Federal investigators on Wednesday recommended that the U.S. Food and Drug Administration revise its emergency use authorization (EUA) policies for tests to ensure better availability and quality during future infectious disease outbreaks.
More than 6,000 cases of monkeypox have now been reported from 58 countries in the current outbreak, according to the World Health Organization. The U.N. agency will reconvene a meeting of the committee that will advise on declaring the outbreak a global health emergency, the WHO’s highest level of alert, in the week beginning July 18 or sooner, Director-General Tedros Adhanom Ghebreyesus told a virtual news conference from Geneva.
The World Health Organization says “sustained transmission” of monkeypox worldwide could see the virus begin to move into high-risk groups, such as pregnant women, immunocompromised people and children.
The U.S. government is ramping up efforts to staunch the spread of monkeypox by sending hundreds of thousands of vaccine doses to states in the coming months, expanding access for those most at risk and increasing supply to areas with high case numbers.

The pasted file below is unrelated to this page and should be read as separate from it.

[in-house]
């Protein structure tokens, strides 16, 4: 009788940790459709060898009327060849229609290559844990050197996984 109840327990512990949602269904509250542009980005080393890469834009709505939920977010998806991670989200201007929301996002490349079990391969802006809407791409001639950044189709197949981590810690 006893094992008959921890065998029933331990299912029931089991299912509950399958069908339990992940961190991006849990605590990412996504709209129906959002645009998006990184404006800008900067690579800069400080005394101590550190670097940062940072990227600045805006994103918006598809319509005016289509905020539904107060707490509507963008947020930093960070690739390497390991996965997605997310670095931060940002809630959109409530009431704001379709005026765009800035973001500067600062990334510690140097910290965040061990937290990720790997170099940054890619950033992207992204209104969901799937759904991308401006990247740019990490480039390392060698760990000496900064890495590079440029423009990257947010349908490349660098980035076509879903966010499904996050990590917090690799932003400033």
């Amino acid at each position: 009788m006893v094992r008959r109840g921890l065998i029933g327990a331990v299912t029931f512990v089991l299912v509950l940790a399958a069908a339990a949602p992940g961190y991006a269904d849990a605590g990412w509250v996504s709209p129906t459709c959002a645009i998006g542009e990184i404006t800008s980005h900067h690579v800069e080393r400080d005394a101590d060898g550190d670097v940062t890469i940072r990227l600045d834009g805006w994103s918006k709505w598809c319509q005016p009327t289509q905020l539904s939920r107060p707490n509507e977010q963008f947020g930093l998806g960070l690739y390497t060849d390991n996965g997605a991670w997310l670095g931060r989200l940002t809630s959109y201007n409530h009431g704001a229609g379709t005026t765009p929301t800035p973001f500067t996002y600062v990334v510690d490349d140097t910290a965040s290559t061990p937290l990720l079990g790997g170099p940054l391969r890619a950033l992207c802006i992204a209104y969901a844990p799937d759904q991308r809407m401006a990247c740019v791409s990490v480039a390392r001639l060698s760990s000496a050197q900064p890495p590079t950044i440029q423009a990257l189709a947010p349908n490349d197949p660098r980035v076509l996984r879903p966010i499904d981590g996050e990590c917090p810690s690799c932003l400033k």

Monkeypox is not yet a global health emergency, the World Health Organization (WHO) ruled on Saturday, although WHO Director-General Tedros Adhanom Ghebreyesus said he was deeply concerned about the outbreak.
North Korea reported an outbreak of an unidentified intestinal epidemic in a farming region on Thursday, putting further strain on the isolated country as it battles chronic food shortages and a wave of COVID-19 infections.
The World Health Organization is looking into reports that the monkeypox virus is present in the semen of patients, exploring the possibility that the disease could be sexually transmitted, a WHO official said on Wednesday.
There have been more than 1,000 monkeypox cases reported to the World Health Organization in the current outbreak outside the countries in Africa where it more commonly spreads.
COVID-19 cases in the Americas increased 10.4 percent last week from the previous one, but countries must also pay attention to a rise in other respiratory viruses in the region, the Pan American Health Organization (PAHO) said on Wednesday.
Outbreaks of endemic diseases such as monkeypox and lassa fever are becoming more persistent and frequent, the World Health Organization’s emergencies director, Mike Ryan, warned on Wednesday.